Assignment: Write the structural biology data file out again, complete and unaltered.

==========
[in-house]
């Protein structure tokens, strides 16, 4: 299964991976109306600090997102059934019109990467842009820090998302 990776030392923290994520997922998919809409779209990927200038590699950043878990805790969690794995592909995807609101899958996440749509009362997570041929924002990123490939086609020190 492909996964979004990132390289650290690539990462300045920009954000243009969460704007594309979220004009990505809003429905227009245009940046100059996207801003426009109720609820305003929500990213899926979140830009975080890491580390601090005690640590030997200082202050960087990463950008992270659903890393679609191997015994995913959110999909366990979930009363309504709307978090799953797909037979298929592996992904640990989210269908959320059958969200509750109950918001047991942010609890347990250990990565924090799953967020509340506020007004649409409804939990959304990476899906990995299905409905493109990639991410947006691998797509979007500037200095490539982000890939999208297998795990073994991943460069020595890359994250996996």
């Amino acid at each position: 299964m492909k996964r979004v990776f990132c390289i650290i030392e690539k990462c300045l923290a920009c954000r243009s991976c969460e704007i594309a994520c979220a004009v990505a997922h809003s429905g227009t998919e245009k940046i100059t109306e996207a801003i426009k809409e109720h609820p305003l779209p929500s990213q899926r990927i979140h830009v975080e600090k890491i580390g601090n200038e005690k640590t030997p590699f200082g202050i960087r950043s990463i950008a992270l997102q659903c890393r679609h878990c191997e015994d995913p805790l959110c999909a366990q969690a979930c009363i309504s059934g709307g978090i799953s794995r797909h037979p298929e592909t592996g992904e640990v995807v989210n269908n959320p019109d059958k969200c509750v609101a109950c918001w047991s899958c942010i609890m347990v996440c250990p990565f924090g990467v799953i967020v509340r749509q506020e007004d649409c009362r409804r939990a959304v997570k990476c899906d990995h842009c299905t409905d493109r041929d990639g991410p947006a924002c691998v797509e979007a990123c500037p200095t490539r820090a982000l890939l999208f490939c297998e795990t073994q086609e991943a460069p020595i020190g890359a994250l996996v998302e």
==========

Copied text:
[in-house]
């Protein structure tokens, strides 16, 4: 299964991976109306600090997102059934019109990467842009820090998302 990776030392923290994520997922998919809409779209990927200038590699950043878990805790969690794995592909995807609101899958996440749509009362997570041929924002990123490939086609020190 492909996964979004990132390289650290690539990462300045920009954000243009969460704007594309979220004009990505809003429905227009245009940046100059996207801003426009109720609820305003929500990213899926979140830009975080890491580390601090005690640590030997200082202050960087990463950008992270659903890393679609191997015994995913959110999909366990979930009363309504709307978090799953797909037979298929592996992904640990989210269908959320059958969200509750109950918001047991942010609890347990250990990565924090799953967020509340506020007004649409409804939990959304990476899906990995299905409905493109990639991410947006691998797509979007500037200095490539982000890939999208297998795990073994991943460069020595890359994250996996």
């Amino acid at each position: 299964m492909k996964r979004v990776f990132c390289i650290i030392e690539k990462c300045l923290a920009c954000r243009s991976c969460e704007i594309a994520c979220a004009v990505a997922h809003s429905g227009t998919e245009k940046i100059t109306e996207a801003i426009k809409e109720h609820p305003l779209p929500s990213q899926r990927i979140h830009v975080e600090k890491i580390g601090n200038e005690k640590t030997p590699f200082g202050i960087r950043s990463i950008a992270l997102q659903c890393r679609h878990c191997e015994d995913p805790l959110c999909a366990q969690a979930c009363i309504s059934g709307g978090i799953s794995r797909h037979p298929e592909t592996g992904e640990v995807v989210n269908n959320p019109d059958k969200c509750v609101a109950c918001w047991s899958c942010i609890m347990v996440c250990p990565f924090g990467v799953i967020v509340r749509q506020e007004d649409c009362r409804r939990a959304v997570k990476c899906d990995h842009c299905t409905d493109r041929d990639g991410p947006a924002c691998v797509e979007a990123c500037p200095t490539r820090a982000l890939l999208f490939c297998e795990t073994q086609e991943a460069p020595i020190g890359a994250l996996v998302e």